features an article about how Caulfield Grammar School supports the integration and prioritisation of wellbeing within all aspects of school life.  

Read the article below.

Caulfield Grammar School’s school-wide approach to wellbeing focuses on nurturing all members of their community – staff, students and families – to become and remain well beings. This commitment is reflected within their school values, specifically that of thriving together, which represents the importance of each person taking responsibility for their own wellbeing and positively impacting the wellbeing of others.

The school’s approach also places emphasis on integrating and prioritising wellbeing within all aspects of school life, recognising the impact that positive wellbeing has on learning and life outcomes.

“Wellbeing and academics are intrinsically linked,” says Natalie Fanariotis, Caulfield Grammar’s Head of Wellbeing. “For a young person to learn at their best, they need to feel and function at their best. When we feel good, we function better, we relate better to others, and we’re more resilient and can tackle challenges – whether that is a challenge in the classroom, or in life.”

For Caulfield Grammar’s student body, which ranges from ELC to Year 12, their experience of this embedded approach is seen, heard and felt across all areas of the school. Central to this approach is visible wellbeing, an evidence-based model that integrates the fields of positive education, visible thinking and visible learning.

Founded by internationally renowned psychologist, Professor Lea Waters, the model stems beyond the classroom, positively impacting on interactions with and between students, families and staff. Rather than being a set curriculum, visible wellbeing provides a shared language and understanding in which the school builds wellbeing and positive functioning across the community.

“I think schools are absolutely recognising the importance of wellbeing, that it is the cornerstone, the pillar of everything we’re doing,” says Fanariotis. “For our students to be great learners in life, they need to feel and be well.”

Visible wellbeing defines six pathways that lead to positive functioning, each of which guide the development and delivery of wellbeing practices and programs within the school. These pathways support building knowledge and skills in staff, students and families in order to play to their strengths, manage their emotions, focus their attention, build supportive relationships, cope with adversity and set health habits and goals.

As schools were required to adjust to remote learning throughout 2020, these pathways helped to inform the school’s remote learning and wellbeing plan, which provided both students and families with the tools necessary to adapt to new ways of learning and interacting.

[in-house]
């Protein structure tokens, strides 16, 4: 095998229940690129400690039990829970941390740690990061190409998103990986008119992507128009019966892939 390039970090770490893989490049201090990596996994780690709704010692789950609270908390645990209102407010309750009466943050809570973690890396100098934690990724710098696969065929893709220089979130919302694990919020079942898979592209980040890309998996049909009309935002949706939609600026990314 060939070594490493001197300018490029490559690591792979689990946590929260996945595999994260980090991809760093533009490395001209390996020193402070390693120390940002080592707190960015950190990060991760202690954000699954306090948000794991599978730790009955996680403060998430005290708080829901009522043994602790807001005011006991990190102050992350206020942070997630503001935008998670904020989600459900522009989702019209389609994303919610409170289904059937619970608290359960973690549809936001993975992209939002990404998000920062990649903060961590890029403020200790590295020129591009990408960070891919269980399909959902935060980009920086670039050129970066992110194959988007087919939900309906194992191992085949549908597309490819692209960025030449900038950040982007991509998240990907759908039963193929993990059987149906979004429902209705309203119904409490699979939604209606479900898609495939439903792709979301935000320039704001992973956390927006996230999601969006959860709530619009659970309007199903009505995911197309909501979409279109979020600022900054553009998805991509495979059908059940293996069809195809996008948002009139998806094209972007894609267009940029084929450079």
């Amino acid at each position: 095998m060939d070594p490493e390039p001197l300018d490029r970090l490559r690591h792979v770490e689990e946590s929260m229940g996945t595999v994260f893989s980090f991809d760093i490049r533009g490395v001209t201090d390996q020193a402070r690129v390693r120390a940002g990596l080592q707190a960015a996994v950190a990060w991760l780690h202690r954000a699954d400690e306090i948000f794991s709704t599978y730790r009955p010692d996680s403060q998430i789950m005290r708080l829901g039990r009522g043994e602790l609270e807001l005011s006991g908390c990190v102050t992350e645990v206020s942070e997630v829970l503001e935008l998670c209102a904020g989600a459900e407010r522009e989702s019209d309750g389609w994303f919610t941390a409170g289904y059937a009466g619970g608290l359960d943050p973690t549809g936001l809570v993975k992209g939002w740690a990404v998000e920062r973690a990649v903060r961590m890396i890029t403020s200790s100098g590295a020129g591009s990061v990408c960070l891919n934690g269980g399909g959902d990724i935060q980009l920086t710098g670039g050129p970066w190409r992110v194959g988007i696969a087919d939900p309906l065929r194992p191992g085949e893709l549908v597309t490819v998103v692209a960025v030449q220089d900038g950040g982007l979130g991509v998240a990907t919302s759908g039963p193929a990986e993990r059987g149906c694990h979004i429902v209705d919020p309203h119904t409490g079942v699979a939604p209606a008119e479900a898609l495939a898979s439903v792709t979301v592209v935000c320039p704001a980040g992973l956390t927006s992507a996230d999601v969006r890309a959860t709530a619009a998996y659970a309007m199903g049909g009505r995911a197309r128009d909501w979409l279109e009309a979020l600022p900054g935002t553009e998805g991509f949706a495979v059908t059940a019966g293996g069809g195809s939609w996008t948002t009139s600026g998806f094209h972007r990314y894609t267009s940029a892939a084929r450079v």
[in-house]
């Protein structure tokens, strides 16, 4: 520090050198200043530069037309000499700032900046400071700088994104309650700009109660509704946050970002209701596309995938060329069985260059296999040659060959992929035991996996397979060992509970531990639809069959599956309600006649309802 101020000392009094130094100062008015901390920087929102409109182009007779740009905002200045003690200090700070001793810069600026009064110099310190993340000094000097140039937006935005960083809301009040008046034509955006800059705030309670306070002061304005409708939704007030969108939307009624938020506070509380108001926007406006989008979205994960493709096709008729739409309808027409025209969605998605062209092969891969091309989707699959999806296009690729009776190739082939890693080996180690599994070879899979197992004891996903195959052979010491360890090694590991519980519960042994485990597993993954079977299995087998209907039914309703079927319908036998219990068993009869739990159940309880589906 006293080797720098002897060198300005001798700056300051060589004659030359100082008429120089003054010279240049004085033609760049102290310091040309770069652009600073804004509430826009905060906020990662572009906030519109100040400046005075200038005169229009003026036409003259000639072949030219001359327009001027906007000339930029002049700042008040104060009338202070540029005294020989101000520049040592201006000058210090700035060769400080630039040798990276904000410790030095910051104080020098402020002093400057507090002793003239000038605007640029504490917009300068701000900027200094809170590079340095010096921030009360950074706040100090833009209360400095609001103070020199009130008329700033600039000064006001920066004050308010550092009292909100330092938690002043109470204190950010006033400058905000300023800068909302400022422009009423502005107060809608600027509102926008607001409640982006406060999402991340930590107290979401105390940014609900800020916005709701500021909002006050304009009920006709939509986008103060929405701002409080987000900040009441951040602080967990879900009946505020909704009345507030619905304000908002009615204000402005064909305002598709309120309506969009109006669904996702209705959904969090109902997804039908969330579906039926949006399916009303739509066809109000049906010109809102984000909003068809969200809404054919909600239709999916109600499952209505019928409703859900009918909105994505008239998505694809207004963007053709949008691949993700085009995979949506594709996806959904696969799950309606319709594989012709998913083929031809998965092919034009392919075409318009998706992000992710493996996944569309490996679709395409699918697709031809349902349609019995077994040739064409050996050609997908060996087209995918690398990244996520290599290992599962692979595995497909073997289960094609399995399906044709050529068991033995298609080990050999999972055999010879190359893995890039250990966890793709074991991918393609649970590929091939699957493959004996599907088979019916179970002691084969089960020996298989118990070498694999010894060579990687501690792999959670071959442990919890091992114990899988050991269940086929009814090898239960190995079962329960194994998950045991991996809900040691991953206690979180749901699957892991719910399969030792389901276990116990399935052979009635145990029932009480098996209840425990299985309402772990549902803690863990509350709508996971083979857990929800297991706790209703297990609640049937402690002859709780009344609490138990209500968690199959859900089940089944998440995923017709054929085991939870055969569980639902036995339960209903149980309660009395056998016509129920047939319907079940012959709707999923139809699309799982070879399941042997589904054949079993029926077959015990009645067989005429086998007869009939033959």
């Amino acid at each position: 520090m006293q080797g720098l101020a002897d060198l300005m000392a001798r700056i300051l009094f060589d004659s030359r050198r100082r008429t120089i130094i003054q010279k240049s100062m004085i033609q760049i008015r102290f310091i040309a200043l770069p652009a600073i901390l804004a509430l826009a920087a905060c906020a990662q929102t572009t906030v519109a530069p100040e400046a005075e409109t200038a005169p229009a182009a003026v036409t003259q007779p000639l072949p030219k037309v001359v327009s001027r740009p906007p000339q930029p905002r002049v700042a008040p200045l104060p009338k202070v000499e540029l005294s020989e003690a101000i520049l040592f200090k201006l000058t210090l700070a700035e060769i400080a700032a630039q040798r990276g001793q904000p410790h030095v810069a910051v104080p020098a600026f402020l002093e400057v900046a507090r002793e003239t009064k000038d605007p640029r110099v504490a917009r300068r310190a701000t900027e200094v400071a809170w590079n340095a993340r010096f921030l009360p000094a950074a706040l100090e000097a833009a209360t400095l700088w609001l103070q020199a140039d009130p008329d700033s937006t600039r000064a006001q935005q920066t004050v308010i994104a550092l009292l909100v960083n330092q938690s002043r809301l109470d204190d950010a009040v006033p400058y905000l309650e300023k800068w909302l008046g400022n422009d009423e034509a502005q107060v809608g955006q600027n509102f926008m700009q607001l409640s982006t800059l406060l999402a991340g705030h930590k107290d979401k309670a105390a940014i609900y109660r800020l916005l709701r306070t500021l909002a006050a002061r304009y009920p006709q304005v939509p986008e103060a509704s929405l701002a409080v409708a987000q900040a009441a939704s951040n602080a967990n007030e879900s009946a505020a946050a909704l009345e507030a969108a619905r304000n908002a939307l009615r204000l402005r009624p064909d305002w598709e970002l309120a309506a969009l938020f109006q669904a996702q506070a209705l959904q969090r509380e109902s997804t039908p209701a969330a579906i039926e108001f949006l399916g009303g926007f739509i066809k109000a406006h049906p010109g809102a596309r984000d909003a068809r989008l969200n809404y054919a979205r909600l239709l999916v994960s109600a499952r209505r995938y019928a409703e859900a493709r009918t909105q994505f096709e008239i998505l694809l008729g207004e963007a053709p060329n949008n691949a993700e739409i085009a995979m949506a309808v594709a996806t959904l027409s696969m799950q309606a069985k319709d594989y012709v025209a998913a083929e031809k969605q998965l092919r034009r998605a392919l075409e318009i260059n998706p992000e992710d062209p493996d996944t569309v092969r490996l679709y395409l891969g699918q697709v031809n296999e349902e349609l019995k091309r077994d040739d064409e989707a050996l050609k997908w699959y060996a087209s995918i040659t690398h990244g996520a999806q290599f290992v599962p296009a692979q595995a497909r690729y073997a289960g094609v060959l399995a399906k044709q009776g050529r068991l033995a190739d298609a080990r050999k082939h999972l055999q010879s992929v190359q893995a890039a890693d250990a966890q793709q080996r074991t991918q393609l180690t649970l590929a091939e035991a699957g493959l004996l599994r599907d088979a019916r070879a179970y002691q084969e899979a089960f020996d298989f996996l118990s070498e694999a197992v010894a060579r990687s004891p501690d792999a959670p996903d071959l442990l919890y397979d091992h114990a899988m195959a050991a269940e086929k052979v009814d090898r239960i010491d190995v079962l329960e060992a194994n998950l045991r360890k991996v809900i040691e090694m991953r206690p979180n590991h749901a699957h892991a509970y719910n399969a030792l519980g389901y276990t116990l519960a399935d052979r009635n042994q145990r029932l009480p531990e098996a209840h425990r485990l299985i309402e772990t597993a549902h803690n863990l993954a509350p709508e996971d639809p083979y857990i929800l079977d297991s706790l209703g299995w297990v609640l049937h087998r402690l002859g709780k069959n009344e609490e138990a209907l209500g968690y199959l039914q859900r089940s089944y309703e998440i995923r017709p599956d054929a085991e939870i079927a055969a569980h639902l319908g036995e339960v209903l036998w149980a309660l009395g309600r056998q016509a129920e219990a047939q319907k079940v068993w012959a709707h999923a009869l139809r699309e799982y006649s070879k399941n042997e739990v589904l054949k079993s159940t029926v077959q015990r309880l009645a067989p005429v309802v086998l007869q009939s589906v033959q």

All junior and secondary students are provided opportunities to build their wellbeing skills and knowledge through a focused curriculum and wellbeing program. Central to their experience is the School’s House system and broad and balanced offerings, both of which contribute to building a strong sense of belonging, connectedness and pride amongst students.

To ensure staff are equipped to proactively build wellbeing and be responsive to wellbeing needs, targeted professional learning such as youth mental health first aid is provided for all pastoral leaders. This focus on adult learning also extends to families, who are invited to engage in targeted seminars and other learning opportunities designed to empower building wellbeing at home.

Student voice is also greatly valued at the School, with their insights and ideas helping to shape and build the School’s positive culture.

The student values project – an initiative designed to empower and authentically engage students – is one example of this. The project involved the cooperation of six student-led committees across Caulfield Grammar’s Wheelers Hill, Malvern and Caulfield campuses, working collaboratively to define a series of aspirational behaviours that could be readily adopted and brought to life by the entire School student community. This important work enabled greater student understanding, contextualisation and ownership of the school values – pursuing excellence, inspiring creativity, thriving together, embracing diversity, and living wholeheartedly.

Emily Hawdon, a Year 12 student in 2020, welcomed this unique collaborative approach to the project. “I think the student input part of the project shows how progressive the values are and how the School will benefit from listening to the students, as well as teachers,” says Hawdon.

This commitment to focusing on developing and supporting the whole-being and living the school values continue to be at the heart of the Caulfield Grammar School approach. In a COVID-safe world, this commitment to focusing on what really matters has never been more important – a motivation shared by Fanariotis through the Dave Hollis quote: “In the rush to return to normal, use this time to consider what parts of normal are worth rushing back to.”

The benefits of fostering student wellbeing were undeniable when addressing the challenges of 2020, and will continue to be of benefit in the future.

“Our students’ resilience and optimism have been a great barometer, and at all times decisions are being made with them at the centre,” says Caulfield Grammar School Principal Ashleigh Martin. “Our students have shown they have inner drive and fortitude; they can and will do great things.”

Click here to hear Principal Ashleigh Martin share how students are put at the centre of everything we do at Caulfield Grammar School.